Legal Action


The right to food campaign is an outgrowth of a "public interest litigation" on the right to food. This litigation began with a writ petition submitted to the Supreme Court by People’s Union for Civil Liberties (PUCL) in April 2001. The petition focuses on the general need to uphold the right to food, which follows from the fundamental "right to life" enshrined in Article 21 of the Indian Constitution (interpreted in earlier Supreme Court judgements as a right to live with dignity).

This case, technically known as "PUCL vs Union of India and others (Writ Petition [Civil] No. 196 of 2001)", is handled by an advisory group consisting of a few members of PUCL, the Human Rights Law Network (HRLN) and the right to food campaign. Supreme Court hearings have been held at regular intervals since April 2001, and the case has attracted wide national and international attention. Although the judgment is still awaited, significant "interim orders" have been passed from time to time. For instance, the Supreme Court has passed orders directing the Indian government to: (1) introduce cooked mid-day meals in all primary schools, (2) provide 35 kgs of grain per month at highly subsidized prices to 15 million destitute households under the Antyodaya component of the PDS, (3) double resource allocations for Sampoorna Grameen Rozgar Yojana (India's largest rural employment programme at that time, now superseded by the Rural Employment Guarantee Act), and (4) universalize the Integrated Child Development Services (ICDS). See the list of interim orders for further details.

The PUCL petition essentially argues that the right to food is a fundamental right of all Indian citizens, and demands that the country's gigantic food stocks (about 50 million tonnes of grain at that time) should be used without delay to prevent hunger and starvation. The right to food can be seen as a corollary of the fundamental "right to life" (Article 21 of the Indian Constitution), in so far as it is impossible to live without food. As the Supreme Court itself noted in an interim order dated 2 May 2003, "reference can also be made to Article 47 which inter alia provides that the State shall regard the raising of the level of nutrition and the standard of living of its people and the improvement of public health as among its primary duties".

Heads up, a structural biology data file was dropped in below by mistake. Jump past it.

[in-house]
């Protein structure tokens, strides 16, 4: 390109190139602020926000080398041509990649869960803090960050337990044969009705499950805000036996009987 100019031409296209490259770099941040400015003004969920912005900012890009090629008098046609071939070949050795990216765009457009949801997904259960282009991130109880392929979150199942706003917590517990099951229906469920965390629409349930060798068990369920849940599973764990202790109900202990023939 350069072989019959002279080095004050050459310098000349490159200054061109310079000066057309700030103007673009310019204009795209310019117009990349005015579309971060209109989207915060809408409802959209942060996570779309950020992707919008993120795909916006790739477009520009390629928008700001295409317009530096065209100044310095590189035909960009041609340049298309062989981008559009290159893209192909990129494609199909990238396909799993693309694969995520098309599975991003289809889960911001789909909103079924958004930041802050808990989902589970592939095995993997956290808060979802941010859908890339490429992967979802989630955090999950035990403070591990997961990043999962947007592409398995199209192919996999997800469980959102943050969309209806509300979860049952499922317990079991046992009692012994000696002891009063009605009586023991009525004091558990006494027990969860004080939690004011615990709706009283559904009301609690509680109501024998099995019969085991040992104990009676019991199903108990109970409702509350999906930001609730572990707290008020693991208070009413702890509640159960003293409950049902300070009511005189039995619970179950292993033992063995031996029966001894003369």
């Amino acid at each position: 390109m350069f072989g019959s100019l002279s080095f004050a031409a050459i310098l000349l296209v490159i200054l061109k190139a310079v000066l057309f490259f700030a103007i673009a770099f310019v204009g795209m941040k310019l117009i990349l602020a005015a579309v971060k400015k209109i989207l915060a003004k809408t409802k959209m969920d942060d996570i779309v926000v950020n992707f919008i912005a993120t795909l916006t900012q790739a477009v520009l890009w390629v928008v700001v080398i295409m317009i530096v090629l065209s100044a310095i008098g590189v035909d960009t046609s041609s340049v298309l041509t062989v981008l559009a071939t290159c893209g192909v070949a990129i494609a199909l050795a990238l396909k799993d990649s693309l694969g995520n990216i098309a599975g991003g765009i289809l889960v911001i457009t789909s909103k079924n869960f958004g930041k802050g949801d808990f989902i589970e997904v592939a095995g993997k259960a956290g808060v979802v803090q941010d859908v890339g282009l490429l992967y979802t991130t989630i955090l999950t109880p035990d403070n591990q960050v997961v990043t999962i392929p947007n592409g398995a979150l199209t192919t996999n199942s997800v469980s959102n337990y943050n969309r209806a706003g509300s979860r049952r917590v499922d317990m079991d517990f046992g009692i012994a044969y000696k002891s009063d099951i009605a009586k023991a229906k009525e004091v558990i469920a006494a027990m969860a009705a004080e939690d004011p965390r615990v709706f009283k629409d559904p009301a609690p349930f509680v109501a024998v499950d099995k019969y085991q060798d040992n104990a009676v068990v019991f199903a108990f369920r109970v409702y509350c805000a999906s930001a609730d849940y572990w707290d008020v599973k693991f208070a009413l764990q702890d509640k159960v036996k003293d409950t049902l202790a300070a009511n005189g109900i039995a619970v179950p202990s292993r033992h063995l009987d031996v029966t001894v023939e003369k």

The petition highlights two aspects of the state's negligence in ensuring food security: the breakdown of the public distribution system (PDS), and the inadequacy of relief programmes in drought-affected areas. Following on this, it asks the Supreme Court to intervene, by directing the government to (a) provide immediate open-ended employment in drought-affected villages, (b) provide unconditional support to persons unable to work, (c) raise the PDS entitlement per family, and (d) provide subsidised foodgrain to all families. The petition also requests the court to order the central government to supply free foodgrain for these programmes.

Interim applications submitted from time to time by PUCL have further enlarged and consolidated these demands. The initial petition focused on the drought situation prevailing at that time, especially in Rajasthan, but the litigation now has a much broader scope. The main concern is to put in place permanent arrangements to prevent hunger and starvation. The interim applications advocate the introduction of a nation-wide "employment guarantee act", combined with social security arrangements for those who are unable to work.

For a user-friendly introduction to the right to food case and the Supreme Court orders, see Supreme Court Orders on the Right to Food: A Tool for Action.    

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